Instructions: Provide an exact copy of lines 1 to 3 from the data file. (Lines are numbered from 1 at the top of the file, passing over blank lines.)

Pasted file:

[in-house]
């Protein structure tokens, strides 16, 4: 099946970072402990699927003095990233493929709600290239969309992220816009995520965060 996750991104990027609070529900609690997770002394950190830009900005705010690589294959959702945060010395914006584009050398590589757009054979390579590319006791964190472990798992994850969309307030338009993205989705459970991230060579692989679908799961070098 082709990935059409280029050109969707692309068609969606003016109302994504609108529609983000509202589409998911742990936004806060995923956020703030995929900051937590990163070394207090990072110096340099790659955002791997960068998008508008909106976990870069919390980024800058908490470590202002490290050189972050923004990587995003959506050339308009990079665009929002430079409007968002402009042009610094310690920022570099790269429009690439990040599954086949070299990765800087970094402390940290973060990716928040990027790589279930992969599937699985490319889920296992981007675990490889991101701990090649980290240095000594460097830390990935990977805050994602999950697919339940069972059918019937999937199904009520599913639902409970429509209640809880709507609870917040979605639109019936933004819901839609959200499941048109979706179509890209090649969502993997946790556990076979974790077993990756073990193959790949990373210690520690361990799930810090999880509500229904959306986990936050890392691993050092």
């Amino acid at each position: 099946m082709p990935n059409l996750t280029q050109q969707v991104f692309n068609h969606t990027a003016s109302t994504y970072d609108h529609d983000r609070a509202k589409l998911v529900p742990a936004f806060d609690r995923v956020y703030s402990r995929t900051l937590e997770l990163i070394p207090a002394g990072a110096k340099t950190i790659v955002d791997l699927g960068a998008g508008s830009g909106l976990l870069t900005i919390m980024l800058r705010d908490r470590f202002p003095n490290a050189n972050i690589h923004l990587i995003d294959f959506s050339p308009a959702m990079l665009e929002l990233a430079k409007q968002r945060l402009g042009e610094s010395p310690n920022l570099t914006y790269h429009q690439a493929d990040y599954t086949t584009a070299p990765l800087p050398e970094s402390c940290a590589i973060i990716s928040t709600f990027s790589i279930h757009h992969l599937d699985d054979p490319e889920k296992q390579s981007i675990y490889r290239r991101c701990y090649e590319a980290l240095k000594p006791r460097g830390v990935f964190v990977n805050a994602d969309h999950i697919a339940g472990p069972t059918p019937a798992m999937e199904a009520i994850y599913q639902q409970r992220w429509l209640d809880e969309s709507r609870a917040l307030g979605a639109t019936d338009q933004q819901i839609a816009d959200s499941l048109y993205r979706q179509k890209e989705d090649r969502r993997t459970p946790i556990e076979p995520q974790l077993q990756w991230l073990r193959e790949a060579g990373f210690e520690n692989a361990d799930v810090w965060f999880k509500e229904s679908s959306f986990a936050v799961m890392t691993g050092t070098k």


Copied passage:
[in-house]
């Protein structure tokens, strides 16, 4: 099946970072402990699927003095990233493929709600290239969309992220816009995520965060 996750991104990027609070529900609690997770002394950190830009900005705010690589294959959702945060010395914006584009050398590589757009054979390579590319006791964190472990798992994850969309307030338009993205989705459970991230060579692989679908799961070098 082709990935059409280029050109969707692309068609969606003016109302994504609108529609983000509202589409998911742990936004806060995923956020703030995929900051937590990163070394207090990072110096340099790659955002791997960068998008508008909106976990870069919390980024800058908490470590202002490290050189972050923004990587995003959506050339308009990079665009929002430079409007968002402009042009610094310690920022570099790269429009690439990040599954086949070299990765800087970094402390940290973060990716928040990027790589279930992969599937699985490319889920296992981007675990490889991101701990090649980290240095000594460097830390990935990977805050994602999950697919339940069972059918019937999937199904009520599913639902409970429509209640809880709507609870917040979605639109019936933004819901839609959200499941048109979706179509890209090649969502993997946790556990076979974790077993990756073990193959790949990373210690520690361990799930810090999880509500229904959306986990936050890392691993050092």
């Amino acid at each position: 099946m082709p990935n059409l996750t280029q050109q969707v991104f692309n068609h969606t990027a003016s109302t994504y970072d609108h529609d983000r609070a509202k589409l998911v529900p742990a936004f806060d609690r995923v956020y703030s402990r995929t900051l937590e997770l990163i070394p207090a002394g990072a110096k340099t950190i790659v955002d791997l699927g960068a998008g508008s830009g909106l976990l870069t900005i919390m980024l800058r705010d908490r470590f202002p003095n490290a050189n972050i690589h923004l990587i995003d294959f959506s050339p308009a959702m990079l665009e929002l990233a430079k409007q968002r945060l402009g042009e610094s010395p310690n920022l570099t914006y790269h429009q690439a493929d990040y599954t086949t584009a070299p990765l800087p050398e970094s402390c940290a590589i973060i990716s928040t709600f990027s790589i279930h757009h992969l599937d699985d054979p490319e889920k296992q390579s981007i675990y490889r290239r991101c701990y090649e590319a980290l240095k000594p006791r460097g830390v990935f964190v990977n805050a994602d969309h999950i697919a339940g472990p069972t059918p019937a798992m999937e199904a009520i994850y599913q639902q409970r992220w429509l209640d809880e969309s709507r609870a917040l307030g979605a639109t019936d338009q933004q819901i839609a816009d959200s499941l048109y993205r979706q179509k890209e989705d090649r969502r993997t459970p946790i556990e076979p995520q974790l077993q990756w991230l073990r193959e790949a060579g990373f210690e520690n692989a361990d799930v810090w965060f999880k509500e229904s679908s959306f986990a936050v799961m890392t691993g050092t070098k």